Doyle offers another lucid, inspiring chronicle of female empowerment and the rewards of self-awareness and renewal.

Pub Date: March 10, 2020

ISBN: 978-1-9848-0125-8

Page Count: 352

Publisher: Dial Books

Review Posted Online: Dec. 22, 2019

Kirkus Reviews Issue: Jan. 15, 2020

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If the authors are serious, this is a silly, distasteful book. If they are not, it’s a brilliant satire.

THE 48 LAWS OF POWER

The authors have created a sort of anti-Book of Virtues in this encyclopedic compendium of the ways and means of power.

Everyone wants power and everyone is in a constant duplicitous game to gain more power at the expense of others, according to Greene, a screenwriter and former editor at Esquire (Elffers, a book packager, designed the volume, with its attractive marginalia). We live today as courtiers once did in royal courts: we must appear civil while attempting to crush all those around us. This power game can be played well or poorly, and in these 48 laws culled from the history and wisdom of the world’s greatest power players are the rules that must be followed to win. These laws boil down to being as ruthless, selfish, manipulative, and deceitful as possible. Each law, however, gets its own chapter: “Conceal Your Intentions,” “Always Say Less Than Necessary,” “Pose as a Friend, Work as a Spy,” and so on. Each chapter is conveniently broken down into sections on what happened to those who transgressed or observed the particular law, the key elements in this law, and ways to defensively reverse this law when it’s used against you. Quotations in the margins amplify the lesson being taught. While compelling in the way an auto accident might be, the book is simply nonsense. Rules often contradict each other. We are told, for instance, to “be conspicuous at all cost,” then told to “behave like others.” More seriously, Greene never really defines “power,” and he merely asserts, rather than offers evidence for, the Hobbesian world of all against all in which he insists we live. The world may be like this at times, but often it isn’t. To ask why this is so would be a far more useful project.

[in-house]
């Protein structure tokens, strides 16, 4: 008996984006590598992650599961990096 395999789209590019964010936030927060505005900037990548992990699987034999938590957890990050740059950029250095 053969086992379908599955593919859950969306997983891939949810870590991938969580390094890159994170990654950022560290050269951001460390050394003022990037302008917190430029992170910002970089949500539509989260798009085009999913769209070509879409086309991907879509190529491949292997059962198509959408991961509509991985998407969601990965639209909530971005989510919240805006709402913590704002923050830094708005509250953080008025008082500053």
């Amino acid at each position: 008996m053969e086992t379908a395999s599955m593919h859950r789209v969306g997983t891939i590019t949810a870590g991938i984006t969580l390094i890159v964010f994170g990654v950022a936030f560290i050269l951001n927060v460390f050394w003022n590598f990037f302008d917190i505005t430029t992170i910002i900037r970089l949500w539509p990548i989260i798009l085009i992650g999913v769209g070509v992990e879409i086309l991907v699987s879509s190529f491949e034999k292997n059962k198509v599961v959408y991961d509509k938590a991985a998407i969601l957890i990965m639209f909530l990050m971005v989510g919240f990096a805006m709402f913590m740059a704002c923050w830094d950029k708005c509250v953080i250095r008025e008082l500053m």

If the authors are serious, this is a silly, distasteful book. If they are not, it’s a brilliant satire.

Pub Date: Sept. 1, 1998

ISBN: 0-670-88146-5

Page Count: 430

Publisher: Viking

Review Posted Online: May 20, 2010

Kirkus Reviews Issue: July 15, 1998